As a researcher I am interested in the material contexts for the formation of ideas, and I try to show how cultural texts express these ideas in ways that resonate with their wider social articulation.  My work in the area of postcolonial studies has sought to link specific texts to the material structures of power that govern their production and to think about how far these texts work within and against the dominant narratives of public discourse.

Much of my research has been on questions of globalization and transnationalism, asking how a globalised economy is represented in creative texts.  I recently completed a book-length study on Precarious Labour and the Contemporary Novel. With a particular focus on fictional accounts of office work, looking novels from India, the UK and North America, this book considers how ideas of workers’ precariousness and of generational shifts from a Keynesian to a neoliberal economy are repetitively reproduced in contemporary fiction.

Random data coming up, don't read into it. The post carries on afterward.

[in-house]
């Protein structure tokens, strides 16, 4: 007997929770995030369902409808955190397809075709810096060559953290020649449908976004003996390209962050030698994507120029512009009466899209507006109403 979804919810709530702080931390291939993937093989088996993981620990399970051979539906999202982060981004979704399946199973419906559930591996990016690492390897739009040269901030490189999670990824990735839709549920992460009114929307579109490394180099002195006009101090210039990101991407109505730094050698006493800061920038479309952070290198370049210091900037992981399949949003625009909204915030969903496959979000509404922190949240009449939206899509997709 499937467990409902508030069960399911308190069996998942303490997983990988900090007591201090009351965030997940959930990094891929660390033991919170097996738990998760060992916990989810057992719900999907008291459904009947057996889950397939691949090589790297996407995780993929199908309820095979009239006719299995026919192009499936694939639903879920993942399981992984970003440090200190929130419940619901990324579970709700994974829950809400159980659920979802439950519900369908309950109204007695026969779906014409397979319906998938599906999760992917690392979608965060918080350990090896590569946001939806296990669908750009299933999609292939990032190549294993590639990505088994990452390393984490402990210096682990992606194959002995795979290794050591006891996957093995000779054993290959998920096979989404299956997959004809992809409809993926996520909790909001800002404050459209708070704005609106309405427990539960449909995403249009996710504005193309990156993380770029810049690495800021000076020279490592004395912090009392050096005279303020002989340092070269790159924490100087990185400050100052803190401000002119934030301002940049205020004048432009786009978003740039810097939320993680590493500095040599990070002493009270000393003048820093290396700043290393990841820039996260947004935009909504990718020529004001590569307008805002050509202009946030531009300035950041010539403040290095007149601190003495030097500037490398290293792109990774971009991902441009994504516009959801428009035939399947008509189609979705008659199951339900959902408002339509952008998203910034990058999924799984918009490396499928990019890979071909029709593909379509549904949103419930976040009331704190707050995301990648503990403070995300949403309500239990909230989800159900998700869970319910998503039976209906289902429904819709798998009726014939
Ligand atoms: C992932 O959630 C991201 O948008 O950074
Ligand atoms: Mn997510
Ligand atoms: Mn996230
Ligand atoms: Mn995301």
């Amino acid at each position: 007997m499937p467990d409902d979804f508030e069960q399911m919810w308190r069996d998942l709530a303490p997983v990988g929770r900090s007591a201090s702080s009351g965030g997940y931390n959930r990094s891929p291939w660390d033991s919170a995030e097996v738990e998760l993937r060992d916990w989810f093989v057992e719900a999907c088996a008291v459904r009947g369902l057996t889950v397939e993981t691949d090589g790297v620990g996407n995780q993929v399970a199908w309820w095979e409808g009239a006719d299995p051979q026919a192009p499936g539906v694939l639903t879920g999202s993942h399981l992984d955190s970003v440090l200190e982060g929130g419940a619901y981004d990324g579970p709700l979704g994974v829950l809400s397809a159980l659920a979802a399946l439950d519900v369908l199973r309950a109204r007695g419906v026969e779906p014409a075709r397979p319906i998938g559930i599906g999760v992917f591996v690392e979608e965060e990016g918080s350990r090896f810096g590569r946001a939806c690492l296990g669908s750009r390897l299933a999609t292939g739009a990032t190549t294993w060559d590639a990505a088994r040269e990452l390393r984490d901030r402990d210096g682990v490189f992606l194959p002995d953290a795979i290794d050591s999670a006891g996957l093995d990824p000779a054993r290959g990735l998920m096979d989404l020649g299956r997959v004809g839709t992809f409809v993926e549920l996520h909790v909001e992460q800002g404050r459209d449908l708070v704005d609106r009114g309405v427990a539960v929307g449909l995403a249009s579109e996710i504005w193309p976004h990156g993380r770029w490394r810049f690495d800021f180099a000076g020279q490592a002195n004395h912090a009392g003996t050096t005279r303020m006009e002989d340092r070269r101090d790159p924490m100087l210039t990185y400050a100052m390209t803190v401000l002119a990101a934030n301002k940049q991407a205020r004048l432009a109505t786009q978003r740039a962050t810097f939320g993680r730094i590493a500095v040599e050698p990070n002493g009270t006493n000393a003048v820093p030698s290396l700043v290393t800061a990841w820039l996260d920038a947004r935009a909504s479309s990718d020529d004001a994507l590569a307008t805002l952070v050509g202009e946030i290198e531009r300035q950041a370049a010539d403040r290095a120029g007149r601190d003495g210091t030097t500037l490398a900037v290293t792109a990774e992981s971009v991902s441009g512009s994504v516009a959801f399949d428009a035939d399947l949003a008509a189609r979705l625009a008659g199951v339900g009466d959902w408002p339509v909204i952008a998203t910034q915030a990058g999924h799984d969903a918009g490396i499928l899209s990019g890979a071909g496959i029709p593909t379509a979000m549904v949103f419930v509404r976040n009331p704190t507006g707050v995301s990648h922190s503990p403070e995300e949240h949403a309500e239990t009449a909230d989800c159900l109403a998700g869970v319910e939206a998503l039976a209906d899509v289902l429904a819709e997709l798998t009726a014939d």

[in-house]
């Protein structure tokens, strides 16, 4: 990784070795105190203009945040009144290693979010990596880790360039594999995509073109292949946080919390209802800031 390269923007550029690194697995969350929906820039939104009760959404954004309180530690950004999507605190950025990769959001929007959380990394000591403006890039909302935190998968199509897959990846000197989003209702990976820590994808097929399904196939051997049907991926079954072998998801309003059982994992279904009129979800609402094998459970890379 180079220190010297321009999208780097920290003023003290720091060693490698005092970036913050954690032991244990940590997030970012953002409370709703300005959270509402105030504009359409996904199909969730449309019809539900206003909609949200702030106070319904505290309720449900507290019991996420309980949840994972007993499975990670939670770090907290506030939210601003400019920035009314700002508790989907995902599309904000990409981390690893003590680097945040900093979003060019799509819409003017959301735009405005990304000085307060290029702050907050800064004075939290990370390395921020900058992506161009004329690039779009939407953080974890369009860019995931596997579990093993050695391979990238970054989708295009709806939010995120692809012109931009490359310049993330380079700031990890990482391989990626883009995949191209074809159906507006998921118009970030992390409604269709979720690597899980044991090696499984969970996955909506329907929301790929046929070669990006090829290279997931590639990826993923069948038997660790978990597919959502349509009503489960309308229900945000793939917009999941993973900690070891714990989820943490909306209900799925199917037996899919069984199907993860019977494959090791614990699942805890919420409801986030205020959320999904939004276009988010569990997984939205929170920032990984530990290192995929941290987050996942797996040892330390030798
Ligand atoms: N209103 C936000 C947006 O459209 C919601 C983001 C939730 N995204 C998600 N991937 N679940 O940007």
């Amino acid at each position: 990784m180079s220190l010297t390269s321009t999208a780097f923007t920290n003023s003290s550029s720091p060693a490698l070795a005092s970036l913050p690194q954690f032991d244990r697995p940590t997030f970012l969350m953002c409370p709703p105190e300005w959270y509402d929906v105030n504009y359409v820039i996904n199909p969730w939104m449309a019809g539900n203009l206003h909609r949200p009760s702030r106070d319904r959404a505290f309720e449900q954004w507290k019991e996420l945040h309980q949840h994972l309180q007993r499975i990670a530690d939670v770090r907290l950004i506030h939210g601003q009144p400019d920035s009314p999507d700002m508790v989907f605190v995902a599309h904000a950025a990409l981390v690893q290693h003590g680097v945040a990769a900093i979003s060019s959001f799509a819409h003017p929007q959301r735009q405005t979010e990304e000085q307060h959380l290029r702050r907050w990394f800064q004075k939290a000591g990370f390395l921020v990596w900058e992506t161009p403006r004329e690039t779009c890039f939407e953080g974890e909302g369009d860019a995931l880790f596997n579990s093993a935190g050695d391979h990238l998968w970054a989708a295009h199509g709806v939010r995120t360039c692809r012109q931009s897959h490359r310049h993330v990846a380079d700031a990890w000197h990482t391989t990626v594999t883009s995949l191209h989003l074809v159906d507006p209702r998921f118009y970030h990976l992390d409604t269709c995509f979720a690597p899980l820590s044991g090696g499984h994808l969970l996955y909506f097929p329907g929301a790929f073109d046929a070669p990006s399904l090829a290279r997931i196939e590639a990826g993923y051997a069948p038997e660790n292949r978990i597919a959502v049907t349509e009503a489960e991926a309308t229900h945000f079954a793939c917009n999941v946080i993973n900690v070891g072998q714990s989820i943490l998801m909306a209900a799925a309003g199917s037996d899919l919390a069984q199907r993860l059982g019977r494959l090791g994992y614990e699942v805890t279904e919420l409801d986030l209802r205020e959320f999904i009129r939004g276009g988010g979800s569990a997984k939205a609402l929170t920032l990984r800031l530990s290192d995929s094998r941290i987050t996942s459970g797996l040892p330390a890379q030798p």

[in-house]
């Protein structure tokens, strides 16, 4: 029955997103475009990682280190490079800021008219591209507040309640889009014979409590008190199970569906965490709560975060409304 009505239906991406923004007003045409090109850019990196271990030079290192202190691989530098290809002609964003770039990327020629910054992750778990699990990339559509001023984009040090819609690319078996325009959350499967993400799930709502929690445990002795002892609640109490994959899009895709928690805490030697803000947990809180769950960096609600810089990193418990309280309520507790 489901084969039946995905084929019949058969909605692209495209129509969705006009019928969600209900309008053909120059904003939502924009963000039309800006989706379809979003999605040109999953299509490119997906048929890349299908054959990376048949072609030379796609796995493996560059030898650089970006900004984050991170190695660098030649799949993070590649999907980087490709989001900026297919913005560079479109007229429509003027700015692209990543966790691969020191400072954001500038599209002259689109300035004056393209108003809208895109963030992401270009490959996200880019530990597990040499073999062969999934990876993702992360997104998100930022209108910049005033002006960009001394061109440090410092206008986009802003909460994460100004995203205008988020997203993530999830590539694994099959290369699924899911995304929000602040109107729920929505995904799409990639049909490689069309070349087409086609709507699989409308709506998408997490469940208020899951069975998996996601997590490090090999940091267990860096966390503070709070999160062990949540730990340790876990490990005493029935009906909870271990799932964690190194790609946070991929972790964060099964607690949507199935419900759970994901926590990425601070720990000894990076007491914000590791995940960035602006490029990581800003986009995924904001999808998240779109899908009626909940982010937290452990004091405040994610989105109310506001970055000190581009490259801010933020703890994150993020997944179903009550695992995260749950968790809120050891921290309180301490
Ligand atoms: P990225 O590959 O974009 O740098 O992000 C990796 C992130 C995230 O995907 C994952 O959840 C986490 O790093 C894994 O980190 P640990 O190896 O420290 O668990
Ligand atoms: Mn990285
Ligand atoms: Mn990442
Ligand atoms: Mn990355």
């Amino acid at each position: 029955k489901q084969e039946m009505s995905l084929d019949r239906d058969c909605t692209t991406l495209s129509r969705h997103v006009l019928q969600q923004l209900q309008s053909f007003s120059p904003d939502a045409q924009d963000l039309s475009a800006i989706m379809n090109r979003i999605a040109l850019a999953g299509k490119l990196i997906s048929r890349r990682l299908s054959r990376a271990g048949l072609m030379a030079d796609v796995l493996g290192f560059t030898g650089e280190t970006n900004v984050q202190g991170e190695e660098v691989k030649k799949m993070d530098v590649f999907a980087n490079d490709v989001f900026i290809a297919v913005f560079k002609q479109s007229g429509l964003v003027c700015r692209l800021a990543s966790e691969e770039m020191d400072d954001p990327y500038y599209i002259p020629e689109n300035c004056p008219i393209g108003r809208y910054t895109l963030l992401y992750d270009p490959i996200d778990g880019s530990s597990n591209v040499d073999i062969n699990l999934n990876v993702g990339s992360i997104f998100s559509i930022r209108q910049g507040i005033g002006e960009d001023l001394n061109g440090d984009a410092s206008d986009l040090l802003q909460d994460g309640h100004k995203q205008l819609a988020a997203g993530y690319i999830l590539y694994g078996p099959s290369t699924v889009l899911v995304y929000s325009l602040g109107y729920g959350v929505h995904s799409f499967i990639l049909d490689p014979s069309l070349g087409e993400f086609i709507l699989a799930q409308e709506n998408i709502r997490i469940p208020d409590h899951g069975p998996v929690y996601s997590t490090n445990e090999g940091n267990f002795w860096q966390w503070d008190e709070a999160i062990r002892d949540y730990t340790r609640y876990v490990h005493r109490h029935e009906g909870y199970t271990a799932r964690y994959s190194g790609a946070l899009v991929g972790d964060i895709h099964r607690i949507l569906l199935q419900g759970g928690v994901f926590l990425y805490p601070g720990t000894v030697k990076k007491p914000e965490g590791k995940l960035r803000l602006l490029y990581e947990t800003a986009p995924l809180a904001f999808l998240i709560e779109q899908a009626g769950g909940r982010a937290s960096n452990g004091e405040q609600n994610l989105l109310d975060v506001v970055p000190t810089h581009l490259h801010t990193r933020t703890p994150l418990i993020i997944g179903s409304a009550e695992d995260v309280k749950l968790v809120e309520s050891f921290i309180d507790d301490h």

I am currently working on a project on the idea of the intimate economy across the twentieth and twenty-first century. Looking at textual representations of work, especially work by women, this project considers how the idea of the intimate is used to navigate or constitute a boundary between the public and the private and suggests that the idea of intimacy (of selling yourself) has become increasingly central to the concept of work in the contemporary period.

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    Liam Connell

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